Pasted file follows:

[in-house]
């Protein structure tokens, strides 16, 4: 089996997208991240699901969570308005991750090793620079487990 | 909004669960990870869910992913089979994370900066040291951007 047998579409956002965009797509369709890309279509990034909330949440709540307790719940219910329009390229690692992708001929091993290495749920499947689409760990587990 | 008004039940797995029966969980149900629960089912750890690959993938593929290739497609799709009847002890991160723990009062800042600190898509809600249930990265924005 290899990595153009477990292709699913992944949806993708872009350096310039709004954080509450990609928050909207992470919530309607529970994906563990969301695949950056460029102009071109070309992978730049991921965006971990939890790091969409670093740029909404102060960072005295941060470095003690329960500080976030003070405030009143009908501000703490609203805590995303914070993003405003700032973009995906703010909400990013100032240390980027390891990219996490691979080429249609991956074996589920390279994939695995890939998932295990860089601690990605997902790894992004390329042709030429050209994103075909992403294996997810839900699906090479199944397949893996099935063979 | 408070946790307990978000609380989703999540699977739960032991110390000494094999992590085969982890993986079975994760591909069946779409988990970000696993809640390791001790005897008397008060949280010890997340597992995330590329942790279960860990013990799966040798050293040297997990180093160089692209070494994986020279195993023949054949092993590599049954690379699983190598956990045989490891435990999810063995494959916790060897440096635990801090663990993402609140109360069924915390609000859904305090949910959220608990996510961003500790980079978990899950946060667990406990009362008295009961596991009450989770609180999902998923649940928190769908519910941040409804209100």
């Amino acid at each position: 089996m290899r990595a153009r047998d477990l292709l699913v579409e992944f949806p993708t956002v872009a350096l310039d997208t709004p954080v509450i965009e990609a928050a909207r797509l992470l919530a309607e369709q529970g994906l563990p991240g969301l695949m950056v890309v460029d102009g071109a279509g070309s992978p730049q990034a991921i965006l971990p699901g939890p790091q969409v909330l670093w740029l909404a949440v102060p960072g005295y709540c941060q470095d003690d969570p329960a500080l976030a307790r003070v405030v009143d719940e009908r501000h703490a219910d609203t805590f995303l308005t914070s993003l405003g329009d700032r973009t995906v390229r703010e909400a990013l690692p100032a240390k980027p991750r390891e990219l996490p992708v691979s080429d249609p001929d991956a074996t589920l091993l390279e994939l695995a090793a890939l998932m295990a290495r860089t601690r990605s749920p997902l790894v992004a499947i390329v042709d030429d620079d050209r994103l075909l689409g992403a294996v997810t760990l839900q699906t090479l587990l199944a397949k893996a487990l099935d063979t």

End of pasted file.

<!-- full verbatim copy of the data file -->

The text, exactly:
[in-house]
């Protein structure tokens, strides 16, 4: 089996997208991240699901969570308005991750090793620079487990 | 909004669960990870869910992913089979994370900066040291951007 047998579409956002965009797509369709890309279509990034909330949440709540307790719940219910329009390229690692992708001929091993290495749920499947689409760990587990 | 008004039940797995029966969980149900629960089912750890690959993938593929290739497609799709009847002890991160723990009062800042600190898509809600249930990265924005 290899990595153009477990292709699913992944949806993708872009350096310039709004954080509450990609928050909207992470919530309607529970994906563990969301695949950056460029102009071109070309992978730049991921965006971990939890790091969409670093740029909404102060960072005295941060470095003690329960500080976030003070405030009143009908501000703490609203805590995303914070993003405003700032973009995906703010909400990013100032240390980027390891990219996490691979080429249609991956074996589920390279994939695995890939998932295990860089601690990605997902790894992004390329042709030429050209994103075909992403294996997810839900699906090479199944397949893996099935063979 | 408070946790307990978000609380989703999540699977739960032991110390000494094999992590085969982890993986079975994760591909069946779409988990970000696993809640390791001790005897008397008060949280010890997340597992995330590329942790279960860990013990799966040798050293040297997990180093160089692209070494994986020279195993023949054949092993590599049954690379699983190598956990045989490891435990999810063995494959916790060897440096635990801090663990993402609140109360069924915390609000859904305090949910959220608990996510961003500790980079978990899950946060667990406990009362008295009961596991009450989770609180999902998923649940928190769908519910941040409804209100």
């Amino acid at each position: 089996m290899r990595a153009r047998d477990l292709l699913v579409e992944f949806p993708t956002v872009a350096l310039d997208t709004p954080v509450i965009e990609a928050a909207r797509l992470l919530a309607e369709q529970g994906l563990p991240g969301l695949m950056v890309v460029d102009g071109a279509g070309s992978p730049q990034a991921i965006l971990p699901g939890p790091q969409v909330l670093w740029l909404a949440v102060p960072g005295y709540c941060q470095d003690d969570p329960a500080l976030a307790r003070v405030v009143d719940e009908r501000h703490a219910d609203t805590f995303l308005t914070s993003l405003g329009d700032r973009t995906v390229r703010e909400a990013l690692p100032a240390k980027p991750r390891e990219l996490p992708v691979s080429d249609p001929d991956a074996t589920l091993l390279e994939l695995a090793a890939l998932m295990a290495r860089t601690r990605s749920p997902l790894v992004a499947i390329v042709d030429d620079d050209r994103l075909l689409g992403a294996v997810t760990l839900q699906t090479l587990l199944a397949k893996a487990l099935d063979t």